“I’m going to try one more pattern, grab a beer, sit on the bank and watch you try to figure out what the heck these fish want” I commented to Jim.
 I tied on an emerger that I must have tied some time ago. I casted it out about 20 feet in front of me and wham a trout rose like a dolphin and sucked it in.
"Got’m” I called out as Jim looked on.
 For the next hour or so, before dark, I continued to cast out that pattern and hooked up regularly. I’d dance the thing across the water or just let it drift on its own. Other times I’d pull on the line, after casting it out, making it submerge briefly before it would rise again, on its own, due to the poly top wing. Fish would hit it aggressively enough that a splash could be heard, or other times I’d watch them rise, mouth it and see them pull in anger at being hooked.

“What are you using” I recall Jim asking
“It’s got a pheasant tail body, a white poly down wing and a big dubbed gray head” I replied.
 I wasn’t really sure if I tied it sometime ago or if I got it in a fly swap. All I know it was the right fly at the time!
 Jim was trying his best to get a taker but they wouldn’t bite. I would have given him one but I had no more in my fly boxes. Jim’s a good sport, though he wasn’t hooking up, he continued to fling away and try different flies to get a hook up. Finally, as the sun sank below the hills and the light drew dimmer, Jim finally got one to take his dry. He ended hooking into a few more before it was too dark to see the fly. We ended the evening bidding each other farewell. He headed home and I headed to the Kelly for a burger.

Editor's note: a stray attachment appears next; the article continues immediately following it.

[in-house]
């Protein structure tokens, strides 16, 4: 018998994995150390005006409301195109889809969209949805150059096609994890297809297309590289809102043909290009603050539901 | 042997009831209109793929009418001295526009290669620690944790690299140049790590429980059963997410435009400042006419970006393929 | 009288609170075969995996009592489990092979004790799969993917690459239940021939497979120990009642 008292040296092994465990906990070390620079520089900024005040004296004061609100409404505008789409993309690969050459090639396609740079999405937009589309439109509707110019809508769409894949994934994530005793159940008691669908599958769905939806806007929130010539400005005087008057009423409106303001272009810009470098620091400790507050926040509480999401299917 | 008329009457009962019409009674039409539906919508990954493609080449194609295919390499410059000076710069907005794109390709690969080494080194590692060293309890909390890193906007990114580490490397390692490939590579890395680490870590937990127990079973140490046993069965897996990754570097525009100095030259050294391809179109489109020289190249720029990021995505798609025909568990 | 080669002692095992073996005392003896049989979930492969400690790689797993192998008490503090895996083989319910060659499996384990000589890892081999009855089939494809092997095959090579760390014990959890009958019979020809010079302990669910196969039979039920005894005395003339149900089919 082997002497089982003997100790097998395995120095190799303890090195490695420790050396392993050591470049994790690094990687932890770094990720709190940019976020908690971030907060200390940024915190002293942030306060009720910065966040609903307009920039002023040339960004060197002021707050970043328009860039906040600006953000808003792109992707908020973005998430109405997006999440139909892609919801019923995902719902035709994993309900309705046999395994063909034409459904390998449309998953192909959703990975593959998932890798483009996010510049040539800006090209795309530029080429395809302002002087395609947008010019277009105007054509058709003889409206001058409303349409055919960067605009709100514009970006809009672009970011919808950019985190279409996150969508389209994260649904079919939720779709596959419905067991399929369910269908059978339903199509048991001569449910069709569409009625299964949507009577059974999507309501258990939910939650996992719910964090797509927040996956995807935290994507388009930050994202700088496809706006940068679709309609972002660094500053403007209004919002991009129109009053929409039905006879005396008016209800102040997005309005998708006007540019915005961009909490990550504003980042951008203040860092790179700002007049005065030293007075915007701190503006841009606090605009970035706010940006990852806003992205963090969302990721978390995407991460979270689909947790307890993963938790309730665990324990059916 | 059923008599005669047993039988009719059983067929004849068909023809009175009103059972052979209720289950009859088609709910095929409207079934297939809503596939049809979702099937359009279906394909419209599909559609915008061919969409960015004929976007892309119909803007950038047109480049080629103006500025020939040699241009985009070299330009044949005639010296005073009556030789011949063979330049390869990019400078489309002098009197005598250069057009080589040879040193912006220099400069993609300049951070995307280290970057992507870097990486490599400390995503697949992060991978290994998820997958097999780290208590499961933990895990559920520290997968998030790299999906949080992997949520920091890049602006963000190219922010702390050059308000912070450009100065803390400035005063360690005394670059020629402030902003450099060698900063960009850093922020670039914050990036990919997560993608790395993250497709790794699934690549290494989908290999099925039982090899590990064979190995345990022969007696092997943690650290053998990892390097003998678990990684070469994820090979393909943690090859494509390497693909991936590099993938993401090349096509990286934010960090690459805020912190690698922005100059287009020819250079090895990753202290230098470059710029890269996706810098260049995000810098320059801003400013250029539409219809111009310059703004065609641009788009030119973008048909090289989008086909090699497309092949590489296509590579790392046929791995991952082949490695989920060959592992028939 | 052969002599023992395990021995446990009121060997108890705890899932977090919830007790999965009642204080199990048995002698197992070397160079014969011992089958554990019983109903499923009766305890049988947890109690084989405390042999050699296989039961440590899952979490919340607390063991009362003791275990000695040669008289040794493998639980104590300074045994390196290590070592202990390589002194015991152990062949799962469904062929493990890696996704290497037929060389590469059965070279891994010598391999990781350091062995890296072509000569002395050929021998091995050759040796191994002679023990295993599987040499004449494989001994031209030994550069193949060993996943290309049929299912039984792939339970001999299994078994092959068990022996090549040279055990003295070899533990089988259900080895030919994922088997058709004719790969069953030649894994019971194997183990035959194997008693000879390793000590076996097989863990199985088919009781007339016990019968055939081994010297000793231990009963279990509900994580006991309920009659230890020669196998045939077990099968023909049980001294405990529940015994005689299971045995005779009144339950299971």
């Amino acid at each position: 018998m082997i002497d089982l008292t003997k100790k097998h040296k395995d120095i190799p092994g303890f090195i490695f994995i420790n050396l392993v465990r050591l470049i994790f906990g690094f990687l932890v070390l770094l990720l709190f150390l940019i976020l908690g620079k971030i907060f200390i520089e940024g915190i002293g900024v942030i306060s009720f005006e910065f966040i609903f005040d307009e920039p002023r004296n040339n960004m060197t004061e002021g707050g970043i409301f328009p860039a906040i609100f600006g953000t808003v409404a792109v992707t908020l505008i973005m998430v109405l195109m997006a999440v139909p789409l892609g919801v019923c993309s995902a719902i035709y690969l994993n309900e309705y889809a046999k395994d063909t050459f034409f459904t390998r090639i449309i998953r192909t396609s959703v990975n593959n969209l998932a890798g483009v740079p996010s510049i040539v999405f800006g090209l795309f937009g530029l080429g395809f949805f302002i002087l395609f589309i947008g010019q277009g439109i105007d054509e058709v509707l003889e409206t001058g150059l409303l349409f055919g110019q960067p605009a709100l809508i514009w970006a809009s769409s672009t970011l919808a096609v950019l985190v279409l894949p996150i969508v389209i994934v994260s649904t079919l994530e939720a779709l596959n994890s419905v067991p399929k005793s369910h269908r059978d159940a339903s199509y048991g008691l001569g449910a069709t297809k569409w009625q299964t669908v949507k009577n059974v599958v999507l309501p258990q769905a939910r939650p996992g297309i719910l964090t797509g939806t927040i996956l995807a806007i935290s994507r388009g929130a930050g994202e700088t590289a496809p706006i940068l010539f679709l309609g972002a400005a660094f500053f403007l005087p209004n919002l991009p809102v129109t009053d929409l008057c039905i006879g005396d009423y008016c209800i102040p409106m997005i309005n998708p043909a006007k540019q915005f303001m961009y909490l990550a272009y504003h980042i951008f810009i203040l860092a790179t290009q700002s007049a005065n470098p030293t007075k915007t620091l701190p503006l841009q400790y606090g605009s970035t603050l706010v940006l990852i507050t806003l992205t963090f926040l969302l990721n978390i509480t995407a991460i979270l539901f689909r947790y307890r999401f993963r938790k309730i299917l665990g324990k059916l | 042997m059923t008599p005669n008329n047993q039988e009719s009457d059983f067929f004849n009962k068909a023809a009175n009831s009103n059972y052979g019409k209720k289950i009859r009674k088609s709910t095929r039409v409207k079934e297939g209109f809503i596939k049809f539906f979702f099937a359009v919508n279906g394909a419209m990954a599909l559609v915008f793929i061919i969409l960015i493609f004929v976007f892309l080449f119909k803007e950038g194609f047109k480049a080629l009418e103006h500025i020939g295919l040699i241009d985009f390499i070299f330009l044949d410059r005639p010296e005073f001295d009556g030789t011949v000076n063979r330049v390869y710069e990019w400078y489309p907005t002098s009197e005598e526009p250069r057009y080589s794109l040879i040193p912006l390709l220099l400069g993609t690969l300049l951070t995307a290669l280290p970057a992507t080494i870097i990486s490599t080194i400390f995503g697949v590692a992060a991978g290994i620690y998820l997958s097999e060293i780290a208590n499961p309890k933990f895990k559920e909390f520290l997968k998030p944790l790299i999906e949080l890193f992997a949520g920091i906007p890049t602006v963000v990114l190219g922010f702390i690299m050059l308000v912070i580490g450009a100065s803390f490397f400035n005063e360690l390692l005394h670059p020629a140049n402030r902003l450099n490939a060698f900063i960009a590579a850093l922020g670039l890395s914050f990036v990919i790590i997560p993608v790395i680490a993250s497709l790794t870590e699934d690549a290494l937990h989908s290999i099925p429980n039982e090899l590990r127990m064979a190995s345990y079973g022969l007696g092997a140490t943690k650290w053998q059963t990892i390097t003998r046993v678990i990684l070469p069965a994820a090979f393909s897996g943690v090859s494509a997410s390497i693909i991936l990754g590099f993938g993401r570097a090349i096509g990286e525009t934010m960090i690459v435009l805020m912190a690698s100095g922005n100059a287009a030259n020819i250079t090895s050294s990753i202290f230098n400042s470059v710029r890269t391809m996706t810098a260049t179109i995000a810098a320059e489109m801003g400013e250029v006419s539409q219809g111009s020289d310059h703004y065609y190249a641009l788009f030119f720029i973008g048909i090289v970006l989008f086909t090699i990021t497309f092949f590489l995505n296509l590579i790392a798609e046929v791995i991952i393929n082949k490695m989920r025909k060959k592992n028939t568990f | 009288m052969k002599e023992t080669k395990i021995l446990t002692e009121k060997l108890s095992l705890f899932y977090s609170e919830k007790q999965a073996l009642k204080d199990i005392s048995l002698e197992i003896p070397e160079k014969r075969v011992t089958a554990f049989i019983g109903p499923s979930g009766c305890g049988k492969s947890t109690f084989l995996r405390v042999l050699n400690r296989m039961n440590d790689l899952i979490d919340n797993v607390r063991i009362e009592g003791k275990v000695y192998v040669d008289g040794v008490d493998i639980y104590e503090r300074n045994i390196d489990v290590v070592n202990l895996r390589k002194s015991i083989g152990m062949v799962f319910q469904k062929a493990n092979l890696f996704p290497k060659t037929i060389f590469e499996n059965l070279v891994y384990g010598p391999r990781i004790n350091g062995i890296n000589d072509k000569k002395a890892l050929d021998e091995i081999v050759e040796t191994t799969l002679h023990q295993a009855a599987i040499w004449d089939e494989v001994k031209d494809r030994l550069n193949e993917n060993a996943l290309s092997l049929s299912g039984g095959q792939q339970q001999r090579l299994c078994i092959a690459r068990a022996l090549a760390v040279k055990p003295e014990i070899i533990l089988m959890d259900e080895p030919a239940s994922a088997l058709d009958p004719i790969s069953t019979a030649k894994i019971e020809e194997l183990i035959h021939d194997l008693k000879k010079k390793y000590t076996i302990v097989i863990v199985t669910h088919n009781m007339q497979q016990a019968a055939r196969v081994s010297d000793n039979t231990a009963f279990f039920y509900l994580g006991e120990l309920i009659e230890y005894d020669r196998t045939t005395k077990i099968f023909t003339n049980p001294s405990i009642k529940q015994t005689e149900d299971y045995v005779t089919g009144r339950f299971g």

Sunday morning I awoke to an overcast sky. I looked out the windshield, down towards the creek, and already four guys stood fishing in the same place Jim and I fished the evening before. It wasn’t even 7 AM yet but they were out there casting their spinning rods. I got dressed and washed down a blueberry muffin, a Penicillin tablet and two more Advil with a cup of French Vanilla Cappuccino I had bought the night before.
By the time I got down to the creek one guy had left and there was plenty of room for me to fish between two of the others. They all were casting and drifting bait in the same area we fished the evening before. I asked one of the fellows if they seen any fish rise. “No“, he replied.
 Having an elk hair caddis on the end of my 6x tippet I casted out a few times in hoping to make one rise. Within five minutes a fish took my fly and I made sure the bait casters knew I had one. I netted a fine looking brown trout.